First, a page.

Wednesday, July 29, 2015

Have Gavel, Will Travel - Robert Braithwaite

SummaryWith a jurisdiction covering southern Utah’s national parks and wide-open wilderness areas, you might think Judge Robert Braithwaite’s only cases were between crickets and tumbleweeds. 

Not even close.

Over a twenty-seven year judicial career, he’s seen everything: bighorn sheep poachers in ultralight planes, canoodling nudes, duck killers—and each case got weirder the more he learned. Join Judge Braithwaite as he recollects these stranger-than-fiction stories and takes you inside the real legal process.

Poignant, quirky, and full of life, this book includes cases that were decided in state-of-the-art courtrooms, a Quonset hut in Big Water, and—when occasion called for it—in the judge’s front yard. Entertaining and eye-opening, this is one book you’ll have to read to believe.
 (Summary and image from goodreads.com.   I received a copy of the book in exchange for an honest review.)

Review:  Robert Braithwaite is the successful, soft spoken, uncle at family reunions you're dying to sit next to because his stories are the best.  His recounting of some of his youthful adventures in the areas he now sits as a magistrate had me in stitches.  His trials are revisited with tact, clarity, honesty, and the right amount of discretion.  Some trials Braithwaite relates are hard to read, I admit, but he handles it with a grace that speaks to his education.  Others are just so funny, I couldn't help but recommend it to my attorney friends.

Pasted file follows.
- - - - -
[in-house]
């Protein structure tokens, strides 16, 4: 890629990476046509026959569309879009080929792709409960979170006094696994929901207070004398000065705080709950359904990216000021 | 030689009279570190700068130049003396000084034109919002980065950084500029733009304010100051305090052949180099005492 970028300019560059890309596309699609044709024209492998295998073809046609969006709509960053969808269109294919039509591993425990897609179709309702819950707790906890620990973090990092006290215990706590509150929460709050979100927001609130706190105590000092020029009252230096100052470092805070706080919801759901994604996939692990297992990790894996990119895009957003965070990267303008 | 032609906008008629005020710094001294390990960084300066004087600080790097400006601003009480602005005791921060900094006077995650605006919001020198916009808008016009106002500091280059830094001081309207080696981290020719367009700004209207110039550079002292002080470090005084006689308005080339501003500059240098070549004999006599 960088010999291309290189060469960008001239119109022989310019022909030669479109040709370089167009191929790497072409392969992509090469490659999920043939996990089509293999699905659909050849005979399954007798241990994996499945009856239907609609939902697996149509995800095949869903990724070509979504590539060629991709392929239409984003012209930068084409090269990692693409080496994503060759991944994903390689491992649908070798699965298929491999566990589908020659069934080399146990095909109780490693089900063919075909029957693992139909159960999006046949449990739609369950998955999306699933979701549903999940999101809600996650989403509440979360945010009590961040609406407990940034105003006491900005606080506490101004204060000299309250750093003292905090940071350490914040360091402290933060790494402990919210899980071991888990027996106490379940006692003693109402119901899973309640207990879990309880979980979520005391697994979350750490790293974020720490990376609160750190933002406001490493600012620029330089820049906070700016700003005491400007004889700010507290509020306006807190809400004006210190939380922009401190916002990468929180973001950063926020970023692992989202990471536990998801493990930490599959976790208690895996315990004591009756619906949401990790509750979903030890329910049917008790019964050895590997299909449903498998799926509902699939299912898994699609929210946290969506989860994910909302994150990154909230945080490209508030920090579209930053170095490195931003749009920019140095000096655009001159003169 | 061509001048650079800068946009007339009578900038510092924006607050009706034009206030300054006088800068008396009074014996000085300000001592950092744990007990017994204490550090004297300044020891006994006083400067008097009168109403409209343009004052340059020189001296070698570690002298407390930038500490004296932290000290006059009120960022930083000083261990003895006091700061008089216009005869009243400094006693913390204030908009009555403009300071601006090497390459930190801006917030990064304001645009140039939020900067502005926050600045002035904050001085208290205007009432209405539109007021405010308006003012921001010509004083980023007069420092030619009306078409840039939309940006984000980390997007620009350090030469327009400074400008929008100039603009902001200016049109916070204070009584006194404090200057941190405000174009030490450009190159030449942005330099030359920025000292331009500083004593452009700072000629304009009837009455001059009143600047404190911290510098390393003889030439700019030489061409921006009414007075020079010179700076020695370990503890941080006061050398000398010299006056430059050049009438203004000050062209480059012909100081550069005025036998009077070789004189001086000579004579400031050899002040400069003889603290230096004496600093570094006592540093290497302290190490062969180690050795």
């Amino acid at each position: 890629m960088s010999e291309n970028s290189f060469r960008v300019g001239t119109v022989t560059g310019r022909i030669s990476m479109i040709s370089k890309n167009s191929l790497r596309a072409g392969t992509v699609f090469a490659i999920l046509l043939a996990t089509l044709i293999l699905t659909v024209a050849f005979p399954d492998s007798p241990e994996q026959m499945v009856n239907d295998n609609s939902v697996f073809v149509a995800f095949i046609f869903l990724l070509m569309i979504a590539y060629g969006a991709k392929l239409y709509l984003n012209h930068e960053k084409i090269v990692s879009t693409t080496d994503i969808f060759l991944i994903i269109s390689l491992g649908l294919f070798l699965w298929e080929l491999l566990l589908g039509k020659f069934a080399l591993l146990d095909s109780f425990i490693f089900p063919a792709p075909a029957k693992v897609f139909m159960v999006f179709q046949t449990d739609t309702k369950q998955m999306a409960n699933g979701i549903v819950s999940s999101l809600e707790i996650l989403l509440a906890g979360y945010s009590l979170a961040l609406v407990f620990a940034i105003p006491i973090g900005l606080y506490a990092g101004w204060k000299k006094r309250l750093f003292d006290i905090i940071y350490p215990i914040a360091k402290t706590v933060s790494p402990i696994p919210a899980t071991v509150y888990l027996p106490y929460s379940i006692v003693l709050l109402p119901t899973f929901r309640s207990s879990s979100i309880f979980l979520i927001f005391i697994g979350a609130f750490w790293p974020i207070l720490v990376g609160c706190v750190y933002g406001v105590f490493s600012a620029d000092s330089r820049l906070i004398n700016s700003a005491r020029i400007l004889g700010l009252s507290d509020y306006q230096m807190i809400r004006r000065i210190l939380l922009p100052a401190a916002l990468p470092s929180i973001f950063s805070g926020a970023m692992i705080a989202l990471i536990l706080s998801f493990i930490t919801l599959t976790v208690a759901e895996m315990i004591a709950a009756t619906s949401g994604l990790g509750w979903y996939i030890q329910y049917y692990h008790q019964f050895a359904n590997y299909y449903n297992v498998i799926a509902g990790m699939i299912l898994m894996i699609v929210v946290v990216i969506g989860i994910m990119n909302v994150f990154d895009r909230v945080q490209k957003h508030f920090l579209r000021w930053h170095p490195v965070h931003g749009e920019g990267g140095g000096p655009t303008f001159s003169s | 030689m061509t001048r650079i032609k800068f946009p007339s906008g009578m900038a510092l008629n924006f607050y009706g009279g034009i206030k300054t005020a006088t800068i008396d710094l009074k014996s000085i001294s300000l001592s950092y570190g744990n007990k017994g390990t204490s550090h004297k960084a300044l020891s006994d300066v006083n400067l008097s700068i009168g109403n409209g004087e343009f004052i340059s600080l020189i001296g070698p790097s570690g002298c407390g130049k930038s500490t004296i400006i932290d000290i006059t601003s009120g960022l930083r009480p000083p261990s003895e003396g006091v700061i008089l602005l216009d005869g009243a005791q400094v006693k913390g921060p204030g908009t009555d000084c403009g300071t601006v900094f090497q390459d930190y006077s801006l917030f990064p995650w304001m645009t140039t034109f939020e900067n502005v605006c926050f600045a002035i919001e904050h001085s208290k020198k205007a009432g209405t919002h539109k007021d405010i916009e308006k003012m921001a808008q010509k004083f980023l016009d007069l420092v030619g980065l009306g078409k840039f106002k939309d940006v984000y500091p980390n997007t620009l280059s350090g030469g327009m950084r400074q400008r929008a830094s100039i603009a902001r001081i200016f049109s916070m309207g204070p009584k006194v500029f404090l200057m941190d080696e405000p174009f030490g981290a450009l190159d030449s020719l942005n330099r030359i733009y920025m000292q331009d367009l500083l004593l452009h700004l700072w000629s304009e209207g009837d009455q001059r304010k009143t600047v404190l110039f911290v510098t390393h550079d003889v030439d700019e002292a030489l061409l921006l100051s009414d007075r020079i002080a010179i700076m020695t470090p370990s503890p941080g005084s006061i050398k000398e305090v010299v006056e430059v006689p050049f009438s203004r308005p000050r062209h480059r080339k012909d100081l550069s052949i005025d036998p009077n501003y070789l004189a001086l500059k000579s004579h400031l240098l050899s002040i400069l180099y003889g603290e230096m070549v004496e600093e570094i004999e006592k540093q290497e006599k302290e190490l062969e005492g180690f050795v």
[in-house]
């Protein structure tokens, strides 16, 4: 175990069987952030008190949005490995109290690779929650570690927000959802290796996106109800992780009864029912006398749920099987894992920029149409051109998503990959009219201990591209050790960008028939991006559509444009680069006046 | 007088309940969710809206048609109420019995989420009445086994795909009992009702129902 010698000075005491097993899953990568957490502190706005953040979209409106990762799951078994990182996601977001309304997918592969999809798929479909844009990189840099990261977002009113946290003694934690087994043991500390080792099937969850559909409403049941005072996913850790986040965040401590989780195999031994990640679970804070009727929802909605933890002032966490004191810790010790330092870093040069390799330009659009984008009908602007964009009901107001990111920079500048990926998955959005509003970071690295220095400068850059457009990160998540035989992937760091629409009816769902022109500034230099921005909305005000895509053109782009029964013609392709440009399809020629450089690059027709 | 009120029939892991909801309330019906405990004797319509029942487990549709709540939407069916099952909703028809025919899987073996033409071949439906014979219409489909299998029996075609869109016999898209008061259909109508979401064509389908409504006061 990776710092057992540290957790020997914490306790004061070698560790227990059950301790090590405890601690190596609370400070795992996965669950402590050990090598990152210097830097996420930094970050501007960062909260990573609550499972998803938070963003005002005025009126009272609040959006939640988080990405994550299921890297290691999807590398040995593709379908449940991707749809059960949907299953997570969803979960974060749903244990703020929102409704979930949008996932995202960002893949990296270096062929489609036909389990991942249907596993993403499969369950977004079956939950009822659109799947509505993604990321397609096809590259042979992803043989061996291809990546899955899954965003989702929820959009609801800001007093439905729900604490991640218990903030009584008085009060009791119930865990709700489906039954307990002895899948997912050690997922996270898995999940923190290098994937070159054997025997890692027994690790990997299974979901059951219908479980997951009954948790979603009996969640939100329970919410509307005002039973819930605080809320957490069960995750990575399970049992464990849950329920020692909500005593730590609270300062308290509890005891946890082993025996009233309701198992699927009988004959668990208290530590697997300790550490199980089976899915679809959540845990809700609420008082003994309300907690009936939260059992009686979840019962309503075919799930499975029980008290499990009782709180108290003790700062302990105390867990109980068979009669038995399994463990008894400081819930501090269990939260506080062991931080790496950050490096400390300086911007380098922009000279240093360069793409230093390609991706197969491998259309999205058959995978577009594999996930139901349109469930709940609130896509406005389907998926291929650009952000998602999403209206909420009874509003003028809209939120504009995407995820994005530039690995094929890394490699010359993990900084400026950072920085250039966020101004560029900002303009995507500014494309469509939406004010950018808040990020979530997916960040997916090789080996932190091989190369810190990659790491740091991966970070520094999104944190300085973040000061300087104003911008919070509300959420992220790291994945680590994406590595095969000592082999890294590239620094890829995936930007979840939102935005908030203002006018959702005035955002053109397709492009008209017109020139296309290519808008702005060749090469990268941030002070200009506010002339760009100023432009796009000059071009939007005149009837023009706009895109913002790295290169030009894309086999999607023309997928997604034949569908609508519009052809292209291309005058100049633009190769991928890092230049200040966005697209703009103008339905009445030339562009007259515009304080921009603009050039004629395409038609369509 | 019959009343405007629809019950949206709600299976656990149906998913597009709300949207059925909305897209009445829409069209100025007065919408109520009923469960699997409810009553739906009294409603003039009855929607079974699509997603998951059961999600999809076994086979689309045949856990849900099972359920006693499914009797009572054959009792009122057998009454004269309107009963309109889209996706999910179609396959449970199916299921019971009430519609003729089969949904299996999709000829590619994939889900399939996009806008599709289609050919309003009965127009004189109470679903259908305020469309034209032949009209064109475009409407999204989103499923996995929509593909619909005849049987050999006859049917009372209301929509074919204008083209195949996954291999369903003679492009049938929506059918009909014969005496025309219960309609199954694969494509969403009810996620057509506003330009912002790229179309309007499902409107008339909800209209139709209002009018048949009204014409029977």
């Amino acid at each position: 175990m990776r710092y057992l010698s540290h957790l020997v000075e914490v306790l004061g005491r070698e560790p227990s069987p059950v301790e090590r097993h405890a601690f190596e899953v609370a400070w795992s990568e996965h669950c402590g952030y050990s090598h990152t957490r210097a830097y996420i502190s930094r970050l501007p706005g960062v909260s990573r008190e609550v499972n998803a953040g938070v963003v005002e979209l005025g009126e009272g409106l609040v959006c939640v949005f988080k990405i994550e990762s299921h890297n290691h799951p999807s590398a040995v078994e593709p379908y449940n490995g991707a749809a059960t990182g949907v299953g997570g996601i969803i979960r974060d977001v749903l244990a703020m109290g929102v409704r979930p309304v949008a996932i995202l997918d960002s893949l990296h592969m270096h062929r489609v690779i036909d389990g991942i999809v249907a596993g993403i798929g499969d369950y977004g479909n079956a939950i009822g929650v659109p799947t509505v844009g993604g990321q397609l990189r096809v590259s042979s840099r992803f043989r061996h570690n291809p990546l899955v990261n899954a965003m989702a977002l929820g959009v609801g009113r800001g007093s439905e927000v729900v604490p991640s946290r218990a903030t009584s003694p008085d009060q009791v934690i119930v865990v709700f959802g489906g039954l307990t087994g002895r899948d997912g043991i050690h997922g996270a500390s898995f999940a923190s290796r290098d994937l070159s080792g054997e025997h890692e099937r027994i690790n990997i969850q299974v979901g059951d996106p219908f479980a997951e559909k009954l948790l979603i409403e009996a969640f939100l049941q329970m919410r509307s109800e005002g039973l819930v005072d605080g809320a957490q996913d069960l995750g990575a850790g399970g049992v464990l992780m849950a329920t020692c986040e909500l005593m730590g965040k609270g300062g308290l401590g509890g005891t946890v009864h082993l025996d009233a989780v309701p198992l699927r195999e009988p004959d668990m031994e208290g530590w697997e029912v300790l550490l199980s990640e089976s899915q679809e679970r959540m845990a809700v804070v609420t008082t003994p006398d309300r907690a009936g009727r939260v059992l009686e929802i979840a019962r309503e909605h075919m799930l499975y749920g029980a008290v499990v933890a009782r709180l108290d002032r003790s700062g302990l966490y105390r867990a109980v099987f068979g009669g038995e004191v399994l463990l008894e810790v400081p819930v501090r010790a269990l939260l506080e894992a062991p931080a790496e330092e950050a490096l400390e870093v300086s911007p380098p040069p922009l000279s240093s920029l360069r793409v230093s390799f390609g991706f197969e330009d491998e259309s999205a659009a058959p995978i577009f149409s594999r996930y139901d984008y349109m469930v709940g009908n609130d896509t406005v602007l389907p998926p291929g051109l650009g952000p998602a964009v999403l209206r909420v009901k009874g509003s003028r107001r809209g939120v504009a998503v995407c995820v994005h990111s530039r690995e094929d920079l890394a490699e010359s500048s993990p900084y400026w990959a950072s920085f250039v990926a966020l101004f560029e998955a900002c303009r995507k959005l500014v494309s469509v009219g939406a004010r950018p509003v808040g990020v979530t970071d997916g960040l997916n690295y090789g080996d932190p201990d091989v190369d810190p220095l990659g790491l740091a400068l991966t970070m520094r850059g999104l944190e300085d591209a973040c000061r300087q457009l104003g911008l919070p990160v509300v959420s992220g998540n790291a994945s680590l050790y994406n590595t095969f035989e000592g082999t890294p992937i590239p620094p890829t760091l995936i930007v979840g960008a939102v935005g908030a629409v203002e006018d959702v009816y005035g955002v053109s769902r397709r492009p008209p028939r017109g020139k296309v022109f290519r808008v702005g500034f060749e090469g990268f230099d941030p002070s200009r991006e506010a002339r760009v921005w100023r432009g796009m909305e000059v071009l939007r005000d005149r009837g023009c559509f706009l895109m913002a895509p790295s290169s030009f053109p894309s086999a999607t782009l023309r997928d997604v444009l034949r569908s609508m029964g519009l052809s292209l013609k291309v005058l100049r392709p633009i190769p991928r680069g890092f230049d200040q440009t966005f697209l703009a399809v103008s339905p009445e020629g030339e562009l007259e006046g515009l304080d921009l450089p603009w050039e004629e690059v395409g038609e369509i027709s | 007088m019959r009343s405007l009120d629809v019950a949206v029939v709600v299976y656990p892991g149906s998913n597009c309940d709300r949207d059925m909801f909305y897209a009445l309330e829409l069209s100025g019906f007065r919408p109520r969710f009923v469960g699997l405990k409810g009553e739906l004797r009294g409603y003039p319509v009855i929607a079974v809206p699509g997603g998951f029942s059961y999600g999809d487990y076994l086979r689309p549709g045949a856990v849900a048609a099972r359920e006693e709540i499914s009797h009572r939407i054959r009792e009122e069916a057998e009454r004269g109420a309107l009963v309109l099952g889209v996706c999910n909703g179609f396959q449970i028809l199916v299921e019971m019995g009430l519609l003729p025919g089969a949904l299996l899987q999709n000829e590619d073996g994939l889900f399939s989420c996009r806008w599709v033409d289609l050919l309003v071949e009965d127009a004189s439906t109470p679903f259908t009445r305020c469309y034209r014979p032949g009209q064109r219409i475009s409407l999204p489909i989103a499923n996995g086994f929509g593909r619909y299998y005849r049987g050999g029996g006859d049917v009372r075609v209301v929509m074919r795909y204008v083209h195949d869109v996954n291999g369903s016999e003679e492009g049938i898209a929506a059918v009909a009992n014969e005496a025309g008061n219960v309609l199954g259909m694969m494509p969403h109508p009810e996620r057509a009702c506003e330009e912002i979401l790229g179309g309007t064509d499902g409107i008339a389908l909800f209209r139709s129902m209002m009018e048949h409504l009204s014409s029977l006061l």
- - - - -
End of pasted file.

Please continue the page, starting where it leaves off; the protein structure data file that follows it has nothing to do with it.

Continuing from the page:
Braithwaite has a way with words, but he also has a serious respect for the land, the law, and our role in protecting and observing both.  I joke with my husband that there are very few issues in which I can tout myself as a liberal, but land conservation is one of them. I think it's an inherent Utah matter.  Living that close to the most beautiful part of nature just rewrites your heart somehow.  I was reminded of that as I read his book, not only of the role we all play in the preservation of our national parks, but of the Utah-ness of some of those feelings.  There just aren't adequate words to explain what I'm trying to convey, just go read the book.  You'll get it.

It came as no surprise to me when in the appendix (because every former attorney has to include an appendix), Justice Braithwaite revealed that his daughter is Ally Condie of Matched and other books.  Writing clearly runs in the family, and it made me appreciate his book even more. 

Rating: Four stars -- I wish it were longer

For the Sensitive Reader:  Some discussion of the growing problem of drug traffickers in the National Parks, a murder trial, and a date rape trial.

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